Remember, all hormones have cholesterol as a base, and the hormone-like vitamin D is also dependent on cholesterol.  Regulation of cholesterol and LDL is dependent on the presence of the correct fatty acids. Because of the hormone connection to bone health, I urge you to balance your essential fatty acid intake to make sure you are getting a healthy ratio of Omega 3 to Omega 6.  Think fish 3 times a week, or a supplemental source of Fish Liver Oil. Osteoporosis

Researchers measured bone density at several skeletal locations in 130 anorexic women in their mid 20s.  92% had substantial bone loss in at least one site:  38% had bone loss severe enough to qualify as osteoporosis. “Bone mineral density did not differ by history of estrogen use at any site,” the study authors reported.  

While estrogen use was not related to bone density, several other factors were:  Osteoporosis

  •         Weight 

  •         Age at first period 

  •         Amount of time that had elapsed since women had their last menstrual period

were all associated  with bone density.  Osteoporosis

Interestingly, this study found that calcium and vitamin D supplements did not improve bone density in these women either.  I would be interested to see a study investigating the connection between low stomach enzyme levels and anorexia:  lack of hydrochloric acid is one cause of zinc deficiency, which has been linked to eating disorders. HCL is necessary for the absorption of both calcium and zinc. Osteoporosis

Annals of Internal Medicine November 21, 2000; 133: 790-794 

Step 2

Proper diet. For women, this involves careful balancing of nutrients, heavy on the green leafy vegetables (such as kale, spinach, broccoli, cabbage), and low on animal fats. The Nurses’ Health Study looked at this question of diet, and Dr. Diane Feshkanish, M.D. of Harvard Medical School found that the 20% of women who consumed less than 109 mcgs. of Vit. K (found primarily in your green leafies) had a 43% higher risk of hip fracture. Osteoporosis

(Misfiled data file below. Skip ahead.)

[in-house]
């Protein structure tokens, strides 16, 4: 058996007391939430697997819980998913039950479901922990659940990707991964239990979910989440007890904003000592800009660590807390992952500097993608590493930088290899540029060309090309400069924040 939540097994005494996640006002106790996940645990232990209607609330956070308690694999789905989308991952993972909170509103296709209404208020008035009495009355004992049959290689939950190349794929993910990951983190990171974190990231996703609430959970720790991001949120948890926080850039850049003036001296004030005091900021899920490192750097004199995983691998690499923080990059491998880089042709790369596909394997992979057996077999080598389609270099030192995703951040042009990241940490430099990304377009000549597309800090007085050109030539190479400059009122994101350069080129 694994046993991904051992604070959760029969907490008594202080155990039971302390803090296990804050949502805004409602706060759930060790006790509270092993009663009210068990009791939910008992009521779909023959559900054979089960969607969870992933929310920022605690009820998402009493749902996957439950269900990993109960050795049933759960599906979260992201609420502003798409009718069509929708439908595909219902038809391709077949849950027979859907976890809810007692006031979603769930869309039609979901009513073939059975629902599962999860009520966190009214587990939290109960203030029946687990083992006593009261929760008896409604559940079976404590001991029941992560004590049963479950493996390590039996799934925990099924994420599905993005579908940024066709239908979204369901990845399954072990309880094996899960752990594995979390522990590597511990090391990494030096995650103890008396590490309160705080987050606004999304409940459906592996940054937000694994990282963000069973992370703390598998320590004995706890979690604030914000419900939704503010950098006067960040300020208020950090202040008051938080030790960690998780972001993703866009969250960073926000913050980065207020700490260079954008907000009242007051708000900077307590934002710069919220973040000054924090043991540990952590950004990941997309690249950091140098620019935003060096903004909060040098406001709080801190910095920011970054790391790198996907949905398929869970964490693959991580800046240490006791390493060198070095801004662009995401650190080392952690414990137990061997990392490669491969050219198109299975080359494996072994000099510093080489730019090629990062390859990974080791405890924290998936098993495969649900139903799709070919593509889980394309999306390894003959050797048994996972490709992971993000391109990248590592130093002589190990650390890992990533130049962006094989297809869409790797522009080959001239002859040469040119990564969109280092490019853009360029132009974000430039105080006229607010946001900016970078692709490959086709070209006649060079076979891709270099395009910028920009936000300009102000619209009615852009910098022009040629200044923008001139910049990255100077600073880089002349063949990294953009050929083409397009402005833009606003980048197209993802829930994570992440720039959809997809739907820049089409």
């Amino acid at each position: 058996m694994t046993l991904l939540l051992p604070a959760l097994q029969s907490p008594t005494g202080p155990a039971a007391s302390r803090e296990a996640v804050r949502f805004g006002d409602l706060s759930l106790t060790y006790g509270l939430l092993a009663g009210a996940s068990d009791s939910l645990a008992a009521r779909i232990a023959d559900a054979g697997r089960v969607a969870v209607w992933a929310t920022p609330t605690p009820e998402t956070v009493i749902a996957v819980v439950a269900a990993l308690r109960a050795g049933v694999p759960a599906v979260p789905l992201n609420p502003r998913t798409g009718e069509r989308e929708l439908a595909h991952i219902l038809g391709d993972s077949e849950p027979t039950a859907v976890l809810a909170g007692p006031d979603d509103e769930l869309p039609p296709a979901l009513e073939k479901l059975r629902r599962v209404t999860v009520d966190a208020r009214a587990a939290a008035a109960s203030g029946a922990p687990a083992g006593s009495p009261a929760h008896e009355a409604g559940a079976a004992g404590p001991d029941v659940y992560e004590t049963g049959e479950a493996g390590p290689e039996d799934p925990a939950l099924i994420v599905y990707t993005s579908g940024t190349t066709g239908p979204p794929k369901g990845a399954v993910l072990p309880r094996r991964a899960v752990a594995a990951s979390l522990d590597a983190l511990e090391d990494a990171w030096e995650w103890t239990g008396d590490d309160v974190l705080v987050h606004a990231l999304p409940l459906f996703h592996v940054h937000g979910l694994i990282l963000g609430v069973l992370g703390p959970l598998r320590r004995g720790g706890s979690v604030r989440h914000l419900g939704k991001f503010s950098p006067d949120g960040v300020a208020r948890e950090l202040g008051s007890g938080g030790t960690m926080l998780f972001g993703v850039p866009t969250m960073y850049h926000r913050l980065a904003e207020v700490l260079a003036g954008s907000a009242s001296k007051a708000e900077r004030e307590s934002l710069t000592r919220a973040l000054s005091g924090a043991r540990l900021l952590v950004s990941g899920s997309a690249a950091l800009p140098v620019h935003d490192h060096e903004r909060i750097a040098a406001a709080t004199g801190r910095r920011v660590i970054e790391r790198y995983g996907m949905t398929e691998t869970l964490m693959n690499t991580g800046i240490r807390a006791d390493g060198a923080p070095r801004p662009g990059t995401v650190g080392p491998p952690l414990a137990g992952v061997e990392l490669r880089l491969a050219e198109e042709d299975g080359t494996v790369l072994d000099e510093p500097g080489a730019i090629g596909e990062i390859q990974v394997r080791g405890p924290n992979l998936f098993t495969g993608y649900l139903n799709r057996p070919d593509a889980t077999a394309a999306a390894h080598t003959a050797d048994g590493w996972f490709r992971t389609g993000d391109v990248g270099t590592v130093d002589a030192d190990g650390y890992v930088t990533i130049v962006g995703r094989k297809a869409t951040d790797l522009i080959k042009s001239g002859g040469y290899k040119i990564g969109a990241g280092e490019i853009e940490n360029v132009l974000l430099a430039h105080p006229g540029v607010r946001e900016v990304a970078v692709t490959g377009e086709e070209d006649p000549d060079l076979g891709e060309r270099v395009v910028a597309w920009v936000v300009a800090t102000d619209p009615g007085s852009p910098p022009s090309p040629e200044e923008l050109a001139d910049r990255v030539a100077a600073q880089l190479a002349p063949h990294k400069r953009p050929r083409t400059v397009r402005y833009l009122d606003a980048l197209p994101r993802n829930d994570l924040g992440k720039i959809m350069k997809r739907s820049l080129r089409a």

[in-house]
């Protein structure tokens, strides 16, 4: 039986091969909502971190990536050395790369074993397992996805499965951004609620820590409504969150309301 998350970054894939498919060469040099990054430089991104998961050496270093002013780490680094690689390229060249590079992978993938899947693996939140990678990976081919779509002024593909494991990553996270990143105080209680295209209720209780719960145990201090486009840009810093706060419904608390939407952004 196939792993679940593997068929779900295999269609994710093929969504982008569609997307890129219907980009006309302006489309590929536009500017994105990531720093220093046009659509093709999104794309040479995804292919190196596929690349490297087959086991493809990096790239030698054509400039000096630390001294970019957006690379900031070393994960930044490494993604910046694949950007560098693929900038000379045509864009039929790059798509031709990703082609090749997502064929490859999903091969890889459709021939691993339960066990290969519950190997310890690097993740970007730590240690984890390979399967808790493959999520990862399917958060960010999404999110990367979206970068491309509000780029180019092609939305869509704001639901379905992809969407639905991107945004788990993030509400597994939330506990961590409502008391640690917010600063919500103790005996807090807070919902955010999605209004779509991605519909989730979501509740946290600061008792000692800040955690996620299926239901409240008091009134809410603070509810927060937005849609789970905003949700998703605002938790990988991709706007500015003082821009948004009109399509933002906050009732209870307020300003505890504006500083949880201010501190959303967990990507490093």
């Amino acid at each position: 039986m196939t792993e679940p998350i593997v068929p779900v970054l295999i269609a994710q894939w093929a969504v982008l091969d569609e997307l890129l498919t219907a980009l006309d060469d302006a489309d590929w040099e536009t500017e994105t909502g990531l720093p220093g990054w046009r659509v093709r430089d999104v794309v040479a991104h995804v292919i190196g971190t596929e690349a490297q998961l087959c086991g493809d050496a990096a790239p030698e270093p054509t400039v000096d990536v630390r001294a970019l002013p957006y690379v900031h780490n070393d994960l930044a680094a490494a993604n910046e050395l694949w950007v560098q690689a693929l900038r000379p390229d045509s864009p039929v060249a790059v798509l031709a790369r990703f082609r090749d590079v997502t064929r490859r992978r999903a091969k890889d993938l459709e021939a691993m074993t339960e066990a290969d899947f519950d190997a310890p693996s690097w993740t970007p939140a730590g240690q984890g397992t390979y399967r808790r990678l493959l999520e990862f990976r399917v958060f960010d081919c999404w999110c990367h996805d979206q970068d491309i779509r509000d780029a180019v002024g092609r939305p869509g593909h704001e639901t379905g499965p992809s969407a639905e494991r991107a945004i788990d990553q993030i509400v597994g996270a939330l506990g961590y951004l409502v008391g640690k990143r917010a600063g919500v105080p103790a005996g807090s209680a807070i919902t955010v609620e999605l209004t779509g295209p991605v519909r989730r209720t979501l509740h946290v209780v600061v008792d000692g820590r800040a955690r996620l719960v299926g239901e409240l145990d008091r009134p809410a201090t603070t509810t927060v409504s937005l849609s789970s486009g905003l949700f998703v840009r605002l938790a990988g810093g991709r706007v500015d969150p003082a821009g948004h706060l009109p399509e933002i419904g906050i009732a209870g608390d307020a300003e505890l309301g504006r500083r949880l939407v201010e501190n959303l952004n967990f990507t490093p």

There are numerous studies that show bone mass in vegetarians is much denser than that of meat-eaters when they reach their fifties, and the reason appears to be that high animal protein promotes the excretion of calcium. The main dietary enemies of proper calcium balance are sugar, caffeine and alcohol, all of which cause calcium to be lost from the body, and drinking carbonated pops, where the excess of phosphoric acid is thought to interfere with calcium uptake. I theorize it also causes an acid body pH, which affects calcium balances. Osteoporosis

Osteoporosis is intimately affected by your pH. Osteoporosis

Counteracting Acidic Diet Reduces Markers of Bone Loss in Older Adults http://www.medpagetoday.com/PrimaryCare/DietNutrition/12006